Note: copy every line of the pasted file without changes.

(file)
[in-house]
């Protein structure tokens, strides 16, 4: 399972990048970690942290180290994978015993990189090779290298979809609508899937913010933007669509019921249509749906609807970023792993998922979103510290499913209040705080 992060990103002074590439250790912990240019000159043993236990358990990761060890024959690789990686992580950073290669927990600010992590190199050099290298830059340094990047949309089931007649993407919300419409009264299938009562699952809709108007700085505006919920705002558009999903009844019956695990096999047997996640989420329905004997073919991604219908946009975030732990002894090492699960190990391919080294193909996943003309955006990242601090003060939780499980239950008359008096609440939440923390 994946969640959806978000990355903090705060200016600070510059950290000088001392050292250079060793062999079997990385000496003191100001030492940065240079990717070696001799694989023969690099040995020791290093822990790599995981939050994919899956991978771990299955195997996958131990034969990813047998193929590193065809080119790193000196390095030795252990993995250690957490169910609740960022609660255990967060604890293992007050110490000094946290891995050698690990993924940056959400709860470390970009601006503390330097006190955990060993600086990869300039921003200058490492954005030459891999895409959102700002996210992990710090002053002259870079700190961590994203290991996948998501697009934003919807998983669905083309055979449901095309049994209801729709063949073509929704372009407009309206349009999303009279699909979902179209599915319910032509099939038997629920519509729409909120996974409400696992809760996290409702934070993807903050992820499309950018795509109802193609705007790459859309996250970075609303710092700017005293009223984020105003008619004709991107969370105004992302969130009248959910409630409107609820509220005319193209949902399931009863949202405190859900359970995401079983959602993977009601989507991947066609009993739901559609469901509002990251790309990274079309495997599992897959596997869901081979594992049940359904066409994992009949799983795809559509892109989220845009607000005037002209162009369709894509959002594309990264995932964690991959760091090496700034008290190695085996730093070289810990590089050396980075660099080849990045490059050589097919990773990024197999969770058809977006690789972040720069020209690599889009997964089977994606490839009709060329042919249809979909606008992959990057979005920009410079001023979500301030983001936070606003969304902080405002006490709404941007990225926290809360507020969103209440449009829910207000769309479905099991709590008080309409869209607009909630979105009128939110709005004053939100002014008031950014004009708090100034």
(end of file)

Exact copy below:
[in-house]
């Protein structure tokens, strides 16, 4: 399972990048970690942290180290994978015993990189090779290298979809609508899937913010933007669509019921249509749906609807970023792993998922979103510290499913209040705080 992060990103002074590439250790912990240019000159043993236990358990990761060890024959690789990686992580950073290669927990600010992590190199050099290298830059340094990047949309089931007649993407919300419409009264299938009562699952809709108007700085505006919920705002558009999903009844019956695990096999047997996640989420329905004997073919991604219908946009975030732990002894090492699960190990391919080294193909996943003309955006990242601090003060939780499980239950008359008096609440939440923390 994946969640959806978000990355903090705060200016600070510059950290000088001392050292250079060793062999079997990385000496003191100001030492940065240079990717070696001799694989023969690099040995020791290093822990790599995981939050994919899956991978771990299955195997996958131990034969990813047998193929590193065809080119790193000196390095030795252990993995250690957490169910609740960022609660255990967060604890293992007050110490000094946290891995050698690990993924940056959400709860470390970009601006503390330097006190955990060993600086990869300039921003200058490492954005030459891999895409959102700002996210992990710090002053002259870079700190961590994203290991996948998501697009934003919807998983669905083309055979449901095309049994209801729709063949073509929704372009407009309206349009999303009279699909979902179209599915319910032509099939038997629920519509729409909120996974409400696992809760996290409702934070993807903050992820499309950018795509109802193609705007790459859309996250970075609303710092700017005293009223984020105003008619004709991107969370105004992302969130009248959910409630409107609820509220005319193209949902399931009863949202405190859900359970995401079983959602993977009601989507991947066609009993739901559609469901509002990251790309990274079309495997599992897959596997869901081979594992049940359904066409994992009949799983795809559509892109989220845009607000005037002209162009369709894509959002594309990264995932964690991959760091090496700034008290190695085996730093070289810990590089050396980075660099080849990045490059050589097919990773990024197999969770058809977006690789972040720069020209690599889009997964089977994606490839009709060329042919249809979909606008992959990057979005920009410079001023979500301030983001936070606003969304902080405002006490709404941007990225926290809360507020969103209440449009829910207000769309479905099991709590008080309409869209607009909630979105009128939110709005004053939100002014008031950014004009708090100034």